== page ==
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02/08/13 From New York to Cap Ternay

By 5 years ago
Categories Mahe and Curieuse

As a New Yorker (or any city dweller) understands, there is a long tedious although lovely process in which one becomes close friends with someone. Usually the circumstances have to be perfect in which you frequent the same places/study in the same university/work together/etc. and then happen to have multiple of the same interests to spark conversation. This process can take years or months dependant on how reticent one is. Unfortunately/fortunately, this theory is completely and utterly erroneous when it comes to expatriates and GVI. Want to make some of the closest friends you’ll ever have? Spend a whopping 8 days here. After that, then you can groan about how poor you’ll be by all the trans-Atlantic flights you’ll be booking in the coming months to visit them. This altered process of “getting to know one another” could slightly be attested to the close quarters or the constant interaction, but the bulk of your connections will be based on the single fact that volunteers and expatriates are “do-ers.” The people I have been surrounded by are not those who talk of the grandeur of the world and their tentative travels and then check Facebook on their iPhone to see if they’ve been “poked.” No one here is waiting, they are doing. Camaraderie is based on that simple fact that we’ve all left the comforts of Dim Sum take-out Fridays or napkins and have moved on to chase sea monsters sharks and turtles. All the inner city pressure and social norms have been subsequently lifted. Thank God.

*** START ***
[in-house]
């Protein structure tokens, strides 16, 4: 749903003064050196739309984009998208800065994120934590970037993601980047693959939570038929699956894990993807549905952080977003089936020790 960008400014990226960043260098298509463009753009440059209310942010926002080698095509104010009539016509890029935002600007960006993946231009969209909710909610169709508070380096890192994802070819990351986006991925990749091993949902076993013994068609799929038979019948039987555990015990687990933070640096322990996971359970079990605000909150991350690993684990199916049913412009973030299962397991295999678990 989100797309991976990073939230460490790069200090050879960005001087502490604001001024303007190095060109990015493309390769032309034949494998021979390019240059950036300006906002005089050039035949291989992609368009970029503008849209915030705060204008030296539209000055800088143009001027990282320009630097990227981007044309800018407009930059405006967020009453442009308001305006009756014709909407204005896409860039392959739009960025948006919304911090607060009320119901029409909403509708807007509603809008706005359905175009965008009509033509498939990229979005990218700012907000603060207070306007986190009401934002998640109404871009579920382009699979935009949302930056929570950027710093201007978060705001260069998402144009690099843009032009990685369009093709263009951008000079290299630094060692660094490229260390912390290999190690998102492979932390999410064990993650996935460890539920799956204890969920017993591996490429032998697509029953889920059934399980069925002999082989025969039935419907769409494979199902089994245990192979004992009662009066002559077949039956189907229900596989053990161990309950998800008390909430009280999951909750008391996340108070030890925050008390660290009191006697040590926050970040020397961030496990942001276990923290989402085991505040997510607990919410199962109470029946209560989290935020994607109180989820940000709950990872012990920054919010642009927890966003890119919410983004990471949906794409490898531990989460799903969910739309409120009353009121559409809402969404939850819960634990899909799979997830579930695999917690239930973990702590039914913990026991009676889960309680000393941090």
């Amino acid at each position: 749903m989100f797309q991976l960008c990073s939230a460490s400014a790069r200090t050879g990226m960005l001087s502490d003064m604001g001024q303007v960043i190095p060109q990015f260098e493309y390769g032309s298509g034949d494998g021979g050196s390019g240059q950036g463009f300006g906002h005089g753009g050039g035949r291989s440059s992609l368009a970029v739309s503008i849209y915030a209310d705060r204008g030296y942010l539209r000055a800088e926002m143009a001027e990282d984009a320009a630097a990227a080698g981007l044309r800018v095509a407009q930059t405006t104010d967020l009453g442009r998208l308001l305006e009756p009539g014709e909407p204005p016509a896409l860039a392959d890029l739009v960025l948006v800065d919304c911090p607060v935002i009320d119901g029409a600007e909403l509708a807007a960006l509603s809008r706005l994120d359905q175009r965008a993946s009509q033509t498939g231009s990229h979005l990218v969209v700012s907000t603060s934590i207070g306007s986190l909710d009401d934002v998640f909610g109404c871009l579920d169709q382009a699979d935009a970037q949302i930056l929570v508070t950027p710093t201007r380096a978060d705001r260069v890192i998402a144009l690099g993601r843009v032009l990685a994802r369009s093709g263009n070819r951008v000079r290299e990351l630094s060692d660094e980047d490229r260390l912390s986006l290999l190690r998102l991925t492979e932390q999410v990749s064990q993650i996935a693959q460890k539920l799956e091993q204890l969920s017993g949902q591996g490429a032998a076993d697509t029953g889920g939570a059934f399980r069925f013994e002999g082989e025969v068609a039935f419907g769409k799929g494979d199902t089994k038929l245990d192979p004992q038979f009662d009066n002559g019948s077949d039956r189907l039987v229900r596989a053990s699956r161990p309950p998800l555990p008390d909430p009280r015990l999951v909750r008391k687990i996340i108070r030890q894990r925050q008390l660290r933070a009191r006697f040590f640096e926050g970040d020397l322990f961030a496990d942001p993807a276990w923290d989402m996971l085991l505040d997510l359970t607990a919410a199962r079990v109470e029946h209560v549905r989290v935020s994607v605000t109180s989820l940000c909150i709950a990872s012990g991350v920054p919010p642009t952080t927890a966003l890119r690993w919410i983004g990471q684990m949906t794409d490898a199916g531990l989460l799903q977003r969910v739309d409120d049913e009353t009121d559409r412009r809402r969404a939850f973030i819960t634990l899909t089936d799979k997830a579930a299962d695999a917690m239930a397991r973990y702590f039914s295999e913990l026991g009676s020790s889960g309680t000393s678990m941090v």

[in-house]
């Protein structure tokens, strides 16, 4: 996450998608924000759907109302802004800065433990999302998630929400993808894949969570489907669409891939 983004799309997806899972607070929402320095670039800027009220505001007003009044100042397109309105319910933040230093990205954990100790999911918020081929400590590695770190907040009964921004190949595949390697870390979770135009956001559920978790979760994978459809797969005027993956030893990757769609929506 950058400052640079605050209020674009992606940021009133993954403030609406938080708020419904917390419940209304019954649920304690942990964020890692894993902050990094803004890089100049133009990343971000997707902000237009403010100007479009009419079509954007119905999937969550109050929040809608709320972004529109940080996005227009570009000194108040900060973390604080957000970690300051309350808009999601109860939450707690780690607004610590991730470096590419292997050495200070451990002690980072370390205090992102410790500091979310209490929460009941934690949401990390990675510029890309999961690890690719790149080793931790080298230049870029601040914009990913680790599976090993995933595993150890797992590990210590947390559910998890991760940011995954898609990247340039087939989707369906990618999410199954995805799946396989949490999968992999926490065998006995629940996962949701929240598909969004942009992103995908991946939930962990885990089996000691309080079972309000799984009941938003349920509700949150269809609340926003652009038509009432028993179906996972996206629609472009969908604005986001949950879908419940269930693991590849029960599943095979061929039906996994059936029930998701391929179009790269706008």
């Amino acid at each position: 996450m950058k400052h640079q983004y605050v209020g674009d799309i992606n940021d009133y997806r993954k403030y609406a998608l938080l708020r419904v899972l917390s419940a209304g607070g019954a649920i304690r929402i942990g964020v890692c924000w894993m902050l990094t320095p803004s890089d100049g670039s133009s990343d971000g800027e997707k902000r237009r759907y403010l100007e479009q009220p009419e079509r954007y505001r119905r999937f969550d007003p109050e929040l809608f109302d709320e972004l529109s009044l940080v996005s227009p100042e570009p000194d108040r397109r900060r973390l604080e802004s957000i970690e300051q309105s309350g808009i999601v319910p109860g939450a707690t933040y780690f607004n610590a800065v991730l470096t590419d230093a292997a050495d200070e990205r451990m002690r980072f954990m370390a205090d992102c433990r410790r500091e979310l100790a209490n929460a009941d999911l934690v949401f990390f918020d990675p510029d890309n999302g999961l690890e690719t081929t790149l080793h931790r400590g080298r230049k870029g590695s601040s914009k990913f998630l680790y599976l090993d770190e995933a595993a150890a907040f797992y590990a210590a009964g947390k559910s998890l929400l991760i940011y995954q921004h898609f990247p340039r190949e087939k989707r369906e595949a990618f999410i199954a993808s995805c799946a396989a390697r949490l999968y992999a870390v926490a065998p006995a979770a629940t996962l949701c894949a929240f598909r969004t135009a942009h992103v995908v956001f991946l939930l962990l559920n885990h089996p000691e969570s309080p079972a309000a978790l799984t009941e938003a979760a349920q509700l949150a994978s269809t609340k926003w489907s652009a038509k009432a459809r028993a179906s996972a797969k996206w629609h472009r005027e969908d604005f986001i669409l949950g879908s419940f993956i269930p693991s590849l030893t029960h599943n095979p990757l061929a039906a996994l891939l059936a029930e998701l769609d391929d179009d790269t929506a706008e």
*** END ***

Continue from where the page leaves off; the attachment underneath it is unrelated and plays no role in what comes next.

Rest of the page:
It’s my fifth week here in Seychelles, this unfortunately means that the first batch of volunteers whom I was previously living with have recently left. Now, as a New Yorker, I may or may not be slightly apathetic. And that may or may not be an understatement. Strangely enough, when the first batch of volunteers departed I truly grieved. These were my buddies. These psychos were my friends. And now, now they’re gone to Europe. And now, now I’m going to be so broke. I’m literally going to be eating shadows for dinner. I’m going to have so many miles on my American Airlines account to just see these psychos again. Sigh.

But since they (old volunteers) have departed to go and wear shoes and pants once more, that means that new volunteers have moved in. Moved into the old volunteer’s beds and making them their beds. Now all the new Brits will be discussing their accents for the first couple days and assuming that they all sound completely different. They don’t. (Sorry guys, you literally all sound the same.)  There will be new inside jokes and new epic failures. There are going to be old hikes with new people. Old dive locations with new dive partners. New bizarre Thursday night outfit choices and and Jack, well, Jack will probably get lost again. And I, I will probably still not be a morning person.